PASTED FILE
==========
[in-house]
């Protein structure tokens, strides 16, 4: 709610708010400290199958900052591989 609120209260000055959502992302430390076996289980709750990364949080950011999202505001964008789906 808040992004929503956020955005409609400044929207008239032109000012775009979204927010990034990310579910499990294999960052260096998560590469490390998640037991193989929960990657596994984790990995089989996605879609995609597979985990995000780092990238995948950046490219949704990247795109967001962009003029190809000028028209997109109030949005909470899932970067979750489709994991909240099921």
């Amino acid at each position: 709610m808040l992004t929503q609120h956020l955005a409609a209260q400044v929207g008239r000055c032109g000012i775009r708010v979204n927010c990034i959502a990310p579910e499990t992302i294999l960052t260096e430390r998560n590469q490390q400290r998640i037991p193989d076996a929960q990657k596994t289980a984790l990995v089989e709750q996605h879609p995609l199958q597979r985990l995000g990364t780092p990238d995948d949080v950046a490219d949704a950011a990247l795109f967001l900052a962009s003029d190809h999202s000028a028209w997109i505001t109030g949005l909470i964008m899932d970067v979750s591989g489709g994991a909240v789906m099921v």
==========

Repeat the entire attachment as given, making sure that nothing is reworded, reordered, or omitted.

[in-house]
């Protein structure tokens, strides 16, 4: 709610708010400290199958900052591989 609120209260000055959502992302430390076996289980709750990364949080950011999202505001964008789906 808040992004929503956020955005409609400044929207008239032109000012775009979204927010990034990310579910499990294999960052260096998560590469490390998640037991193989929960990657596994984790990995089989996605879609995609597979985990995000780092990238995948950046490219949704990247795109967001962009003029190809000028028209997109109030949005909470899932970067979750489709994991909240099921």
């Amino acid at each position: 709610m808040l992004t929503q609120h956020l955005a409609a209260q400044v929207g008239r000055c032109g000012i775009r708010v979204n927010c990034i959502a990310p579910e499990t992302i294999l960052t260096e430390r998560n590469q490390q400290r998640i037991p193989d076996a929960q990657k596994t289980a984790l990995v089989e709750q996605h879609p995609l199958q597979r985990l995000g990364t780092p990238d995948d949080v950046a490219d949704a950011a990247l795109f967001l900052a962009s003029d190809h999202s000028a028209w997109i505001t109030g949005l909470i964008m899932d970067v979750s591989g489709g994991a909240v789906m099921v």